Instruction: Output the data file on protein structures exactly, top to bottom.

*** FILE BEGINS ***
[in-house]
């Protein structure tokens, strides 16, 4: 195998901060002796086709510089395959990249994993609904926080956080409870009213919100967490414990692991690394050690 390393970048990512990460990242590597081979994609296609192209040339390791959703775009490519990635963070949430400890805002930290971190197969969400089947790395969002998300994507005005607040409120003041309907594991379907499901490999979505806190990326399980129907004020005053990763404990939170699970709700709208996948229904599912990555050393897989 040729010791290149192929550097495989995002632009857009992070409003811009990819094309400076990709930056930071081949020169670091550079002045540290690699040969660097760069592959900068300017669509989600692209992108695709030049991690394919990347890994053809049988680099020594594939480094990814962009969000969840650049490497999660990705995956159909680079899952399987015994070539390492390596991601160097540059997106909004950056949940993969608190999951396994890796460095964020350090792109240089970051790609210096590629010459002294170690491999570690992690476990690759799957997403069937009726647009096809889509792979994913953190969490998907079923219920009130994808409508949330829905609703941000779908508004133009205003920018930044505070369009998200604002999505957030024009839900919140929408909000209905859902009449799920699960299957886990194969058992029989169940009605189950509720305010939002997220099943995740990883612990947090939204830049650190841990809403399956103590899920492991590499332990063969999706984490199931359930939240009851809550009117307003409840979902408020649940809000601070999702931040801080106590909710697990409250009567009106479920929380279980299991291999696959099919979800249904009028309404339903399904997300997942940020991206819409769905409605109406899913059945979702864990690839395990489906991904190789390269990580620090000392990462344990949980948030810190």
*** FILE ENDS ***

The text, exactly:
[in-house]
């Protein structure tokens, strides 16, 4: 195998901060002796086709510089395959990249994993609904926080956080409870009213919100967490414990692991690394050690 390393970048990512990460990242590597081979994609296609192209040339390791959703775009490519990635963070949430400890805002930290971190197969969400089947790395969002998300994507005005607040409120003041309907594991379907499901490999979505806190990326399980129907004020005053990763404990939170699970709700709208996948229904599912990555050393897989 040729010791290149192929550097495989995002632009857009992070409003811009990819094309400076990709930056930071081949020169670091550079002045540290690699040969660097760069592959900068300017669509989600692209992108695709030049991690394919990347890994053809049988680099020594594939480094990814962009969000969840650049490497999660990705995956159909680079899952399987015994070539390492390596991601160097540059997106909004950056949940993969608190999951396994890796460095964020350090792109240089970051790609210096590629010459002294170690491999570690992690476990690759799957997403069937009726647009096809889509792979994913953190969490998907079923219920009130994808409508949330829905609703941000779908508004133009205003920018930044505070369009998200604002999505957030024009839900919140929408909000209905859902009449799920699960299957886990194969058992029989169940009605189950509720305010939002997220099943995740990883612990947090939204830049650190841990809403399956103590899920492991590499332990063969999706984490199931359930939240009851809550009117307003409840979902408020649940809000601070999702931040801080106590909710697990409250009567009106479920929380279980299991291999696959099919979800249904009028309404339903399904997300997942940020991206819409769905409605109406899913059945979702864990690839395990489906991904190789390269990580620090000392990462344990949980948030810190």